I am indignant. I have chosen to taken it upon myself to name and shame those who, thanks to the media, have been exposed for perpetrating heinous crimes the defenseless and voiceless citizens of Uganda.

So Ladies and Gentlemen:

Welcome to the Hall of Shame for November 2006.

Onega Ajala of Waiga Village in Pakanyi sub-county, Masindi. The 67-year-old man was arrested on November 28, 2006 for raping his 12-year-old daughter. Confessed to the crime. Is in police custody.

Majid Bin Sadik, LC1 Secretary of Defense in Pallisa Town. Arrested on November 24, 2006 for forcefully marrying off his 14-yaer-old daughter a prominent businessman. Confessed but was later released by the Resident State Attorney because of ‘conflicting evidence.’

Hajj Balat Kabatenda. Arrested on November 2, 2006 for marrying Majid Bin Sadik’s 14-year-old daughter. Also confessed to the crime, but was released because of ‘conflicting evidence.’

Jackson Byenkya, bodaboda cyclist from Rukondwa, Masindi town. Arrested on November 24, 2006 for tying up his son with a heavy-duty 10 kilogram chain everyday for a month. Also denied his son food as a punishment for leaving the house without his permission. Not cooperating with the police. Is in police custody.

Jennifer Atiro of Oluffu in Maracha-Terego District. Arrested on November 22, 2006 for drowning her child in a river. Whereabouts unknown.

Annette Nagudi of Tororo town. Arrested on November 15, 2006 for dumping her one-year-old baby girl into a pit latrine. Confessed to the crime. Is in police custody.

Richard Mukwaya, former headmaster of Kapere Parents’ Primary School in Lukaya town, Masaka. Arrested on November 15, 2006 for defiling his 16-year-old student. Escaped lynching by angry mob. Is in police custody.

Unknown. Police in Katakwi on November 6, 2006 rescued 27 girls from child traffickers in Katakwi district. Girls were being taken to Ocorimongin Cattle Market where they would have been auctioned off in to a thriving sex industry in the area. Suspects in hiding.

Fred Muwanga. Sentenced to life imprisonment for raping a 3-month-old baby in 1999.

The King of Crass lives in my Neighbourhood  

Posted by Tumwijuke Mutambuka in , ,

Last night I was treated to an appalling example of Ugandan bourgeoisie.

It was about 7:30 p.m. and I was stuck in traffic at the Clock Tower junction on the Kampala-Entebbe Road.

As usual, I was passing time listening to a boring radio talk show that was hosting a mind-numbingly simplistic political discussion. I was also counting the number of suppliers of affordable laser-guided missiles, which I would use to take out every lousy radio show host in Uganda.

In the middle of that obviously stimulating mental work out, my attention was drawn the car ahead of me. It was a new, flashy silver-gray Mercedes-Benz E 200 Kompressor. One of those with impressive-sounding numbers attached to its performance review – 2,295cc; 2.3 liters; 4 in-line front engine with 90.9 mm bore; 8.8 compression ratio; a 53 litre fuel tank. Complete gibberish to me.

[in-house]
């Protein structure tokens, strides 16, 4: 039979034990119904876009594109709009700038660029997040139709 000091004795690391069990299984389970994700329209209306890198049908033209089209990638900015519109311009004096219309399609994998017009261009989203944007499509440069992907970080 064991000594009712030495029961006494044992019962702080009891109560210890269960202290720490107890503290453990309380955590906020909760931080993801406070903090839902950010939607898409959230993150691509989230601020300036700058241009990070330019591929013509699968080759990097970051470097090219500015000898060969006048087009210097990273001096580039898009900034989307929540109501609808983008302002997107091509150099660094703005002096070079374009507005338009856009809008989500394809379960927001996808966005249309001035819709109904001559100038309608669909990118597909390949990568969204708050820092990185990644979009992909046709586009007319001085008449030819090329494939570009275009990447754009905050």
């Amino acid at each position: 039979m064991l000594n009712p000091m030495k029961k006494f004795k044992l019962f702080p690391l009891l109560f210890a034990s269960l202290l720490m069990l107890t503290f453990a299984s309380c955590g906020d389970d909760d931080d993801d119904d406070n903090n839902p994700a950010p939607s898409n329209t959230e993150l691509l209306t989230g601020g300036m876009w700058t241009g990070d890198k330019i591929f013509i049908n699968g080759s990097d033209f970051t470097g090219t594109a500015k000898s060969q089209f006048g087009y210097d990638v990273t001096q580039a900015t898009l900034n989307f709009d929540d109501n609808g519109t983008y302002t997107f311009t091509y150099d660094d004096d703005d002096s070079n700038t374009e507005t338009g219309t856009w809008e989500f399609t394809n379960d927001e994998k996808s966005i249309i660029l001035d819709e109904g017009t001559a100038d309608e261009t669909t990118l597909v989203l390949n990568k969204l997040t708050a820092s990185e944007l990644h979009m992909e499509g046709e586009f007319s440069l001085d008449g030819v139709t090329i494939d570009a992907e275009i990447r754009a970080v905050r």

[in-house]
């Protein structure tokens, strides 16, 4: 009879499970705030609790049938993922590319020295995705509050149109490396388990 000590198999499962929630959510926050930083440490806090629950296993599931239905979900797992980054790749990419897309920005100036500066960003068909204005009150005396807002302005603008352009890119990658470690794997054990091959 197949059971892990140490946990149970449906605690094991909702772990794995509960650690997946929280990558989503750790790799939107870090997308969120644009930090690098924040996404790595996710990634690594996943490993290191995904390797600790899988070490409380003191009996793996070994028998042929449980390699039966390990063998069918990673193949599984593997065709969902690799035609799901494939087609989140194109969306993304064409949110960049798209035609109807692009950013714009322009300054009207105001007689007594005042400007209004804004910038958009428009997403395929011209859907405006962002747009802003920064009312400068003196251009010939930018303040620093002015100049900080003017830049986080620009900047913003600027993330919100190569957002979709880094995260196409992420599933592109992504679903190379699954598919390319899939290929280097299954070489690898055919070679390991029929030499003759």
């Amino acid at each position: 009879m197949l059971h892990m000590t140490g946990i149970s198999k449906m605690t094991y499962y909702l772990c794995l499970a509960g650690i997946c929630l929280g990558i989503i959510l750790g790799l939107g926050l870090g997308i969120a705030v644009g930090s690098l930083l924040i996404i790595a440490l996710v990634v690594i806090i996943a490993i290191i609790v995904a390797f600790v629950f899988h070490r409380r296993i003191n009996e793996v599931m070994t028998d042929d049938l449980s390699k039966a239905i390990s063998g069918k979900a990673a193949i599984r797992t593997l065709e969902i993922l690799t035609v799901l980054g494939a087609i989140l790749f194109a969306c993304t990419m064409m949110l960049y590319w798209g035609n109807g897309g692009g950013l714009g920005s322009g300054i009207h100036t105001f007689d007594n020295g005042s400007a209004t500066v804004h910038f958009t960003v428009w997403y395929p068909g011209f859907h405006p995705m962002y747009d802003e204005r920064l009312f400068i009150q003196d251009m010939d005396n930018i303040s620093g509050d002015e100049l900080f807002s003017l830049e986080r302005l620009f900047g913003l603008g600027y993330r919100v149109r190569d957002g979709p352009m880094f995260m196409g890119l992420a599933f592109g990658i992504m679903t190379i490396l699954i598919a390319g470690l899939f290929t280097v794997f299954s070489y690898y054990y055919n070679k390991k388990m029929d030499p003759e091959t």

What drew me to the car was not its impressive portfolio, but a small 12 inch screen placed at the front, just below the rearview mirror. There it was, the epitome of automotive vulgarity: a vehicle DVD player.

Let me explain the futility of owning that ostentatious electronic.

Uganda’s roads are richly endowed with potholes. The potholes are not the small, ordinary, run-of-the-mill kind you get in other developing countries. These are large and deep enough to drown a year-old infant and are available every 5 meters along many of Kampala’s major roads.

Playing a CD or DVD in these conditions is pointless, no matter how great the anti-skip function on your player is.

Complicating the problem is the absolute madness on the streets of Kampala. With more than 2,000 clinically insane motorcycle riders zigzagging through the streets and passenger service omni buses fighting for every inch of the roads, one glance off the road will land you in a ditch.

Still, I was transfixed by the DVD. I followed the Merc out of the traffic and on to the main Entebbe Road, speeding past other cars in my old Hobbly Wobbly to catch up with it. I was very interesting in finding out what the occupants of the car were watching and how fascinating it was they could not wait for the 30 minute ride home before watching the movie in the comfort of their home.

About five kilometers away, at about Najjanankumbi, I caught up with car. I was aghast at my discovery. First of all, there was only one person in the car – the driver – whose attention was clearly on the road. Why was he playing the DVD? For whose benefit?

More shocking was the kind of movie he was watching. The archetype of mediocre populism in Africa’s film industry: Ekinigeria. Nigeria’s biggest product - shoddy, pedestrian Nollywood movies.

I was too horrified to drive any further and parked Hobbly Wobbly on the side of the road. How could this be? The Merc had such flash, such pizzazz and yet … Ekinigeria?

Why would someone who clearly worked hard to elevate himself in society take such a leap backwards? What was he looking for? Did he identify with the cheap tales of superstition and witchcraft that the movie had to offer?

Bewildered, I continued my journey home, the Merc safely a long distance ahead of me. I thought of a grassy pasture and talking cows to take my mind off the horror.